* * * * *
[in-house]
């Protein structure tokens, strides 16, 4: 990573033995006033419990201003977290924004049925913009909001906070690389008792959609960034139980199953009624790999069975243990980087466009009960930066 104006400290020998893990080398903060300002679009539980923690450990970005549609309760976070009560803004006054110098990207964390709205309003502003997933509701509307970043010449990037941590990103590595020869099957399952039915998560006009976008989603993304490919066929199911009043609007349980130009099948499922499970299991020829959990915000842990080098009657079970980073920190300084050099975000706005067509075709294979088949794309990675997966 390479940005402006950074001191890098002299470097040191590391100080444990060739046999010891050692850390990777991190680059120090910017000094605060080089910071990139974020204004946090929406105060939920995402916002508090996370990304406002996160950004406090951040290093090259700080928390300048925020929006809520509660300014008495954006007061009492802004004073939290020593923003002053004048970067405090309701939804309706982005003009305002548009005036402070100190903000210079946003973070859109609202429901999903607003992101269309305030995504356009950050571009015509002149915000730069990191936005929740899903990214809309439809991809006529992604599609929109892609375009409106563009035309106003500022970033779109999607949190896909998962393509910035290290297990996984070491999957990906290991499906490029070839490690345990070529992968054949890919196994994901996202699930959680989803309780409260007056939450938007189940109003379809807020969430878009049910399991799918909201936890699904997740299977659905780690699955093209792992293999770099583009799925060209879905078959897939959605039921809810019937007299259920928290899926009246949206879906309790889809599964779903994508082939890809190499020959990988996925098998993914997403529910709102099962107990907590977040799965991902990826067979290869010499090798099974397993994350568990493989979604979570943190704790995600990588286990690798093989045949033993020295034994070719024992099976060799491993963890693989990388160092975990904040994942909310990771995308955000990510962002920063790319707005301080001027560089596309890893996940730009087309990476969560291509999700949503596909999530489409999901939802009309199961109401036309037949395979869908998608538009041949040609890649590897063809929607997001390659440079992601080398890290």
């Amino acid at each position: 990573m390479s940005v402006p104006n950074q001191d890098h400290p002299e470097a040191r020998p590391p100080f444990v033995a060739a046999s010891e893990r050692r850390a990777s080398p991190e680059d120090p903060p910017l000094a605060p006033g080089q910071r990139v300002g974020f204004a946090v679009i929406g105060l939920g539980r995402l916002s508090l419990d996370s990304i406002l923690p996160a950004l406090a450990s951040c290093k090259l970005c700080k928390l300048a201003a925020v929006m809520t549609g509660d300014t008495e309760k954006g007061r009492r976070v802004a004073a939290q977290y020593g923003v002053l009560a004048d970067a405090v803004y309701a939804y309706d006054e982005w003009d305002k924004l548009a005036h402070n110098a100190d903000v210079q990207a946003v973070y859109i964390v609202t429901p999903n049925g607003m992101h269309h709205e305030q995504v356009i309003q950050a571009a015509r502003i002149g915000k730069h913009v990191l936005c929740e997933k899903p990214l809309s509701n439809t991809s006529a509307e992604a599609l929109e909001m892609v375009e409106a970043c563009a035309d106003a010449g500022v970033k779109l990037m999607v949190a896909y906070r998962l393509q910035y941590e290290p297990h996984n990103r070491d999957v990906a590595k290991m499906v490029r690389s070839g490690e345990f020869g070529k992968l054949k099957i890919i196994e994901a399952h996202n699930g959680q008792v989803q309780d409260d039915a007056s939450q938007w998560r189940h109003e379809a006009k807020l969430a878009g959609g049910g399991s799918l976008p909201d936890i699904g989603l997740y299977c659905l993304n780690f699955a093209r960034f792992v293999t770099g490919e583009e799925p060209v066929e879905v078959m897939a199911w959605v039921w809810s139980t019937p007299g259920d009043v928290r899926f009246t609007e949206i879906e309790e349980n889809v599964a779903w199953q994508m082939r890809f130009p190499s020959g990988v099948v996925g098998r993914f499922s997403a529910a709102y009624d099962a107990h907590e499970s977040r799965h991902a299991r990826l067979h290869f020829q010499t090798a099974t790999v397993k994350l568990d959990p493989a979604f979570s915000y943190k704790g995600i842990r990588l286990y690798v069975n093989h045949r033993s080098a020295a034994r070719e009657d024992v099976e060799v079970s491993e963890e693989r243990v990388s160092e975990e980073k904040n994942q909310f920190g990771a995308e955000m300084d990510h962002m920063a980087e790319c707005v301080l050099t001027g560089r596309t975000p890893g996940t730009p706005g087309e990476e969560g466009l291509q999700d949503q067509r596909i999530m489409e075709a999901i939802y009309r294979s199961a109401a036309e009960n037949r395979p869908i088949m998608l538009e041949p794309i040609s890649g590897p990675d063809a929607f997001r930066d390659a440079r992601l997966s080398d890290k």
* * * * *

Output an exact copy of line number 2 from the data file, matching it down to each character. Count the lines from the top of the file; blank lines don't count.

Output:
């Protein structure tokens, strides 16, 4: 990573033995006033419990201003977290924004049925913009909001906070690389008792959609960034139980199953009624790999069975243990980087466009009960930066 104006400290020998893990080398903060300002679009539980923690450990970005549609309760976070009560803004006054110098990207964390709205309003502003997933509701509307970043010449990037941590990103590595020869099957399952039915998560006009976008989603993304490919066929199911009043609007349980130009099948499922499970299991020829959990915000842990080098009657079970980073920190300084050099975000706005067509075709294979088949794309990675997966 390479940005402006950074001191890098002299470097040191590391100080444990060739046999010891050692850390990777991190680059120090910017000094605060080089910071990139974020204004946090929406105060939920995402916002508090996370990304406002996160950004406090951040290093090259700080928390300048925020929006809520509660300014008495954006007061009492802004004073939290020593923003002053004048970067405090309701939804309706982005003009305002548009005036402070100190903000210079946003973070859109609202429901999903607003992101269309305030995504356009950050571009015509002149915000730069990191936005929740899903990214809309439809991809006529992604599609929109892609375009409106563009035309106003500022970033779109999607949190896909998962393509910035290290297990996984070491999957990906290991499906490029070839490690345990070529992968054949890919196994994901996202699930959680989803309780409260007056939450938007189940109003379809807020969430878009049910399991799918909201936890699904997740299977659905780690699955093209792992293999770099583009799925060209879905078959897939959605039921809810019937007299259920928290899926009246949206879906309790889809599964779903994508082939890809190499020959990988996925098998993914997403529910709102099962107990907590977040799965991902990826067979290869010499090798099974397993994350568990493989979604979570943190704790995600990588286990690798093989045949033993020295034994070719024992099976060799491993963890693989990388160092975990904040994942909310990771995308955000990510962002920063790319707005301080001027560089596309890893996940730009087309990476969560291509999700949503596909999530489409999901939802009309199961109401036309037949395979869908998608538009041949040609890649590897063809929607997001390659440079992601080398890290």